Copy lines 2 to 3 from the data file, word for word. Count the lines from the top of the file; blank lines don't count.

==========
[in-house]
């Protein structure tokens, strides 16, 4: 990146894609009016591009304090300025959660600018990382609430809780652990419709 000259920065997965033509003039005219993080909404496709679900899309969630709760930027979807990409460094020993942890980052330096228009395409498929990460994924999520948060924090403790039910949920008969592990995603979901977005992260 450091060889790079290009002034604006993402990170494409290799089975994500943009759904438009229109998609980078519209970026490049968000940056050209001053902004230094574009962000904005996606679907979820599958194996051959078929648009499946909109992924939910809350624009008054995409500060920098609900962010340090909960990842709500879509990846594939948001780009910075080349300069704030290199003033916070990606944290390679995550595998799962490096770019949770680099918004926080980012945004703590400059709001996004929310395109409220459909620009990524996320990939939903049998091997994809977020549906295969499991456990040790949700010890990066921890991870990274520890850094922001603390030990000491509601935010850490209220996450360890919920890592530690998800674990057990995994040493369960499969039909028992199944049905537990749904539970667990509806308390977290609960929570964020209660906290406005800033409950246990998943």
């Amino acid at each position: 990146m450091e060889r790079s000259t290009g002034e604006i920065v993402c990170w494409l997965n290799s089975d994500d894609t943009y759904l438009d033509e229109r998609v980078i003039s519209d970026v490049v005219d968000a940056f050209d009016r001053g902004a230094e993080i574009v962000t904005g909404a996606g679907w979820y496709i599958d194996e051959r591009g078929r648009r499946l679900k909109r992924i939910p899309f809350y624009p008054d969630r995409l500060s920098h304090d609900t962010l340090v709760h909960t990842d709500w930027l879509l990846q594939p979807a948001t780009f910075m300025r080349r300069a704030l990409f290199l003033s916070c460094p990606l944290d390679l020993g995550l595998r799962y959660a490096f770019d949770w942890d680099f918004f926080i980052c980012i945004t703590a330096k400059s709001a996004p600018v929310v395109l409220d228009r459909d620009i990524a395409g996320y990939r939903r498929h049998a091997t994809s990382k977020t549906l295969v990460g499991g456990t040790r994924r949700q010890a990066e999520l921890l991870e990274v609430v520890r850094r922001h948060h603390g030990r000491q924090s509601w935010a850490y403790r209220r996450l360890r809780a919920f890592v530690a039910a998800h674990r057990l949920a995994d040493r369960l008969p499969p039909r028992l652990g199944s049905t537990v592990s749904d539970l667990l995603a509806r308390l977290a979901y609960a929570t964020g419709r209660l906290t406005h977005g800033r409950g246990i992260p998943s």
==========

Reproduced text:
């Protein structure tokens, strides 16, 4: 990146894609009016591009304090300025959660600018990382609430809780652990419709 000259920065997965033509003039005219993080909404496709679900899309969630709760930027979807990409460094020993942890980052330096228009395409498929990460994924999520948060924090403790039910949920008969592990995603979901977005992260 450091060889790079290009002034604006993402990170494409290799089975994500943009759904438009229109998609980078519209970026490049968000940056050209001053902004230094574009962000904005996606679907979820599958194996051959078929648009499946909109992924939910809350624009008054995409500060920098609900962010340090909960990842709500879509990846594939948001780009910075080349300069704030290199003033916070990606944290390679995550595998799962490096770019949770680099918004926080980012945004703590400059709001996004929310395109409220459909620009990524996320990939939903049998091997994809977020549906295969499991456990040790949700010890990066921890991870990274520890850094922001603390030990000491509601935010850490209220996450360890919920890592530690998800674990057990995994040493369960499969039909028992199944049905537990749904539970667990509806308390977290609960929570964020209660906290406005800033409950246990998943």
């Amino acid at each position: 990146m450091e060889r790079s000259t290009g002034e604006i920065v993402c990170w494409l997965n290799s089975d994500d894609t943009y759904l438009d033509e229109r998609v980078i003039s519209d970026v490049v005219d968000a940056f050209d009016r001053g902004a230094e993080i574009v962000t904005g909404a996606g679907w979820y496709i599958d194996e051959r591009g078929r648009r499946l679900k909109r992924i939910p899309f809350y624009p008054d969630r995409l500060s920098h304090d609900t962010l340090v709760h909960t990842d709500w930027l879509l990846q594939p979807a948001t780009f910075m300025r080349r300069a704030l990409f290199l003033s916070c460094p990606l944290d390679l020993g995550l595998r799962y959660a490096f770019d949770w942890d680099f918004f926080i980052c980012i945004t703590a330096k400059s709001a996004p600018v929310v395109l409220d228009r459909d620009i990524a395409g996320y990939r939903r498929h049998a091997t994809s990382k977020t549906l295969v990460g499991g456990t040790r994924r949700q010890a990066e999520l921890l991870e990274v609430v520890r850094r922001h948060h603390g030990r000491q924090s509601w935010a850490y403790r209220r996450l360890r809780a919920f890592v530690a039910a998800h674990r057990l949920a995994d040493r369960l008969p499969p039909r028992l652990g199944s049905t537990v592990s749904d539970l667990l995603a509806r308390l977290a979901y609960a929570t964020g419709r209660l906290t406005h977005g800033r409950g246990i992260p998943s």